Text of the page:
I supppose I could achieve the same thing using recursion, but that can also lead to eternal loops.
The WHILE examples in the clean code repository don't involve internal tables, so could not be replace by LOOP AT...
Where I've had complicated requirements, I've simply coded an interator in the style of Java.
I keep my methods short, and clean. Similarly when I code in Java (where some people vehemently believe while loops are anti-patterns).
Btw, it's also possible to create an endless loop using LOOP AT...
I do think I made my case.
This argument is very self referencing. The problem is that the author choose examples in a way that they use while loops.
Of course you can voluntarily create a case where you need a while loop in ABAP. I just do see any point in doing so in ABAP exactly they eventually require you to write bad code. A data type like a list as you do in your example is complex to handle and to traverse. In ABAP you have arrays with dynamic length aka as internal tables. In C you you don't have these (I don't know Java good enough to tell).
The point is: In other languages while loops might be acceptable, in ABAP they are normally not.
I think the problem is that things learned in Java are applied to ABAP here, as one one the problems in "Clean ABAP" as well, where authors were not willing to unlearn their Java Script way of thinking. When you only have a hammer, everything looks like a nail. So they tried to hammer the ABAP screw into the hole. The result can be seen.
Did you know that one can actually go to GitHub and suggest changes to Clean ABAP or have a discussion with others? Mind-blowing! https://github.com/SAP/styleguides/issues
Thanks for the references. I have had very good experiences with the book "Clean ABAP" in German and English language. Of course also with the GitHub repository. For my way of programming with ABAP, there have been many impulses for positive changes. Thanks again to the authors, including Florian Hoffmann und Klaus Haeuptle 🙂
Robert C. Martin not Paul C. Martin.
I've long been a fan of "Code Complete" by Steve McConnell (not McDonell), and to some extent I still am. However, the thing is somewhat dated: the 1st edition is from 1993, the 2nd from 2004, and some of the concepts are slightly outdated (e.g. you probably wouldn't advocate methods of 200 lines anymore).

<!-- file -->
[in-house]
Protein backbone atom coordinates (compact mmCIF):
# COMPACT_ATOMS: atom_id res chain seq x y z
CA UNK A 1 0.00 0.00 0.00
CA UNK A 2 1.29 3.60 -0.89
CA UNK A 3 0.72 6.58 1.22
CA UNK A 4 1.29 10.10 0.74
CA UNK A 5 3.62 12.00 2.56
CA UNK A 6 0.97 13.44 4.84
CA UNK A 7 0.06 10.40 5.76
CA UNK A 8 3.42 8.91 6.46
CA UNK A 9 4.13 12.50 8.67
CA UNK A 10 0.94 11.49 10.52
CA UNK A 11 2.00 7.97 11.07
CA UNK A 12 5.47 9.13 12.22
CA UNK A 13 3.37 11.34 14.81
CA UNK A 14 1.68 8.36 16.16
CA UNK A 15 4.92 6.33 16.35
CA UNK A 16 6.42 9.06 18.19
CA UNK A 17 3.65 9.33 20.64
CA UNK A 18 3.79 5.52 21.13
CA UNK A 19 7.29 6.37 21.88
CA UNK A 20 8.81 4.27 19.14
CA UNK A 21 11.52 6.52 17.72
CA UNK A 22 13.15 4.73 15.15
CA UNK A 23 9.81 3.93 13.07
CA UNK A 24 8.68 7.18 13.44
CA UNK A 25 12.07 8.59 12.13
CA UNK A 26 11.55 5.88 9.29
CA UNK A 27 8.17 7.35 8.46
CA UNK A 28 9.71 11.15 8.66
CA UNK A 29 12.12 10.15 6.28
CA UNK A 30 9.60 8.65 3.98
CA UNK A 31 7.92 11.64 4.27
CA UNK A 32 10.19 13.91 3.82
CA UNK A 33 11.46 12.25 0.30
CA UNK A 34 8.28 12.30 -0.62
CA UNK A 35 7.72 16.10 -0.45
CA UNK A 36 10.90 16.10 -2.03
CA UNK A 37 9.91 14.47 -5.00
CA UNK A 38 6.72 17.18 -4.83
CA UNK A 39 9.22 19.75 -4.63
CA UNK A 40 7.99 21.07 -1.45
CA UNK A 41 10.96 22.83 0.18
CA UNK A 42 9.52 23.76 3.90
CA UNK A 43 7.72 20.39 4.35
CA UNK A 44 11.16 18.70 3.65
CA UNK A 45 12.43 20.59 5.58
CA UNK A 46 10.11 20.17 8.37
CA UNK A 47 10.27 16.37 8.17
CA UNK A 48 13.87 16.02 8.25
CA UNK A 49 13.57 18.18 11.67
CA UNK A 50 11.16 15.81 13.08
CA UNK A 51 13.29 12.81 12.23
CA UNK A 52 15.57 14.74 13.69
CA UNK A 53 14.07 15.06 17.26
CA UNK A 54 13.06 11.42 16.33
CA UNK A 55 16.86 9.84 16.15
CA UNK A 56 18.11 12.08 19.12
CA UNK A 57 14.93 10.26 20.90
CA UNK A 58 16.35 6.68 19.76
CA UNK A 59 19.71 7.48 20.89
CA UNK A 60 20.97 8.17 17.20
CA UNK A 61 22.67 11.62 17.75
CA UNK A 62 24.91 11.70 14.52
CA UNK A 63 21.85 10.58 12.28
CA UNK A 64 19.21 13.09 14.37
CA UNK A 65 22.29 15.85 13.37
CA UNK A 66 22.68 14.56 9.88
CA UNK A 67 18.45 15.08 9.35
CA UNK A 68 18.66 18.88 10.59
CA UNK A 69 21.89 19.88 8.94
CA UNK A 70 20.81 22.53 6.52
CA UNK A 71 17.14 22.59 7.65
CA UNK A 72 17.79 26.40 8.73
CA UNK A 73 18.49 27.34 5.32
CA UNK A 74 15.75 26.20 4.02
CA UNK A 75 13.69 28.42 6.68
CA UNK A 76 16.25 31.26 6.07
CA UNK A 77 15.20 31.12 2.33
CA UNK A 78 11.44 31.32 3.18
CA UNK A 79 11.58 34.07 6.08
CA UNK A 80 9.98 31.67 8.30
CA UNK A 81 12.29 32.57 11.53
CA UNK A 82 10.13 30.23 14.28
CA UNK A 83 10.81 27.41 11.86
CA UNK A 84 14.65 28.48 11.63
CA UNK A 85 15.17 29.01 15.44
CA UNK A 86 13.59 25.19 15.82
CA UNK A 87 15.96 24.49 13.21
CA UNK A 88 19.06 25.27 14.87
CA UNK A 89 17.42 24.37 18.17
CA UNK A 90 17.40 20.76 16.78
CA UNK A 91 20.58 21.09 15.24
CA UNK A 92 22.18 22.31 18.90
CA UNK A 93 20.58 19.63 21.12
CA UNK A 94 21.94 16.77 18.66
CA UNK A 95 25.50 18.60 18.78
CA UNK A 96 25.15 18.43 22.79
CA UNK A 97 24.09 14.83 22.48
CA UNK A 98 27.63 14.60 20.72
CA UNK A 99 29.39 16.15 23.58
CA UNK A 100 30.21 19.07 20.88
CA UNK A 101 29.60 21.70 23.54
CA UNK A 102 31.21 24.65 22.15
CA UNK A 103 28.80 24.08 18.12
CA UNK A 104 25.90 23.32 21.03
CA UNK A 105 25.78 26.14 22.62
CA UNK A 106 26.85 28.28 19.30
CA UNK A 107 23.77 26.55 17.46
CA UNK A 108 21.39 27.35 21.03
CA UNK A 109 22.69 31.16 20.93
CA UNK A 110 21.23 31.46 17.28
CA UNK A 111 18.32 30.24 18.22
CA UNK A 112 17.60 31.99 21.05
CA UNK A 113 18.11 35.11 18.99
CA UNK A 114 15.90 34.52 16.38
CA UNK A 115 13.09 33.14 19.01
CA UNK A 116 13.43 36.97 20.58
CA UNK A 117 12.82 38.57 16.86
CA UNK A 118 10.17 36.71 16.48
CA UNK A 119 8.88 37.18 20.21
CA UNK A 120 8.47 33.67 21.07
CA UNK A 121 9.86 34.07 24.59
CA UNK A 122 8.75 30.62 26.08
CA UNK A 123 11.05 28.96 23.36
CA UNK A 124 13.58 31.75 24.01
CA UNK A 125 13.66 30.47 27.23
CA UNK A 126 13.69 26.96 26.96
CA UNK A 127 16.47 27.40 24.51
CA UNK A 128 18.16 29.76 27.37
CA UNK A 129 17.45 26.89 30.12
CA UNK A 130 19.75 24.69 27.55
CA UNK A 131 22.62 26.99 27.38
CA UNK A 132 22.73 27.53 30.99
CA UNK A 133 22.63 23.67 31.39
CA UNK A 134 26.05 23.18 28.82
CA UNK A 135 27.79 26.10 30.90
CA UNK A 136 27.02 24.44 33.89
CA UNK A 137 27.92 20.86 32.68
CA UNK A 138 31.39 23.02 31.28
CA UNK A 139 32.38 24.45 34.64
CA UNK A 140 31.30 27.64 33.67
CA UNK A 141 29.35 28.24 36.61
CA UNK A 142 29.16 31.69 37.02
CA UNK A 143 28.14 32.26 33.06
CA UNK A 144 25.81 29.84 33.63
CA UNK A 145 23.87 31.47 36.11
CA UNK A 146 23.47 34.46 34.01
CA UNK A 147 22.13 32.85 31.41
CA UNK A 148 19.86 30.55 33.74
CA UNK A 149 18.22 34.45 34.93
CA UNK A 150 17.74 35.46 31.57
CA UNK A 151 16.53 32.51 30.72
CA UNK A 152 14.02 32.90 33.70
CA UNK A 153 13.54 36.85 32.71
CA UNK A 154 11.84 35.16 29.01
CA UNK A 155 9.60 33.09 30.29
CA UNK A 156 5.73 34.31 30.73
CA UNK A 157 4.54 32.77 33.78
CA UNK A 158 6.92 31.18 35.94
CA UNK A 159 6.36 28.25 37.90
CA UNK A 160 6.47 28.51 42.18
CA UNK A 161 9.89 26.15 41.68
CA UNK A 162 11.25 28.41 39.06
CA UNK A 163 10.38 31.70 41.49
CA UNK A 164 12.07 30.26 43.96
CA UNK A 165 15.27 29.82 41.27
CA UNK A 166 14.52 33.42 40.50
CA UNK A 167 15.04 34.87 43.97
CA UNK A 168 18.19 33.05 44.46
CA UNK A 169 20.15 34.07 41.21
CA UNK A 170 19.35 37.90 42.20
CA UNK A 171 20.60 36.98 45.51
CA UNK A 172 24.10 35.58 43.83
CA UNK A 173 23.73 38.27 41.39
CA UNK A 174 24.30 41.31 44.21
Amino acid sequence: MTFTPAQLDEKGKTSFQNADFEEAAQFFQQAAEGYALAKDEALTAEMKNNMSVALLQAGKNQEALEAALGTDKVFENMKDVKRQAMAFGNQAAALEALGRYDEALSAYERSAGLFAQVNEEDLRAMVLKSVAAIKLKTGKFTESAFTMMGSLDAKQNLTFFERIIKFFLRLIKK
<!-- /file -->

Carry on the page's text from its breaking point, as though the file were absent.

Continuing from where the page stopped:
Uncle Bob's "Clean Code" (2009) captures most of the essence of "Code Complete", although IMO the latter is still worth reading.
I do agree that "Clean ABAP" is largely the concretization of what is currently considered best coding practices (and yes, Uncle Bob is a prime source for these). What I do not understand: why should this be bad? In the past, every organization had its own internal version of ABAP standards, often driven by the preferences of a single individual in that organization. Having a platform that aims to standardize these standards, allowing and encouraging an open discussion, is great. So, if you don’t agree with its content, go and contribute!
thanks for this fun blog post! I had to laught at this, though: "About 72 lines of spaghetti code with conditions were definitely too much for me."
Here is why:
Just yesterday, I happened upon an old program from the initial setup of SAP in our systems more than 20 years ago. It contains a form routine with almost 1,300 lines of deeply nested, LOOP, CASE and IF-Statements, i.e. Scope: FORM xyz\LOOP\IF\DO\CASE\IF\IF\IF\IF\
As far as I'm concerned, such "Spaghetti-Code-Monsters" are no longer maintainable.
You don't want to maintain something like that and you don't want to pass it on to your successors. "Spaghetti-Code-Monsters" are endured for far too long. Bitter... 🙁
With or without meatballs?
Just as you like. The tomato sauce is a bit spicy to slightly hot... 1.641.183 Scoville 😉
Worst of all is when you see multiple SELECTs, READs, etc. and checking of SY-SUBRCs and cannot understand what was even the original intent. Did the author actually mean it as written or is it a bug / oversight? And now no one wants to touch that old code, so it just gets passed to the next generation.
Also, let's not forget the code checking sy-subrc when it's not even set. "Just in case".
This is a fun thread.
Yes, catgeory "infotainment": some hard and soft facts, mixed with humor and fun. Hope you enjoyed it 🙂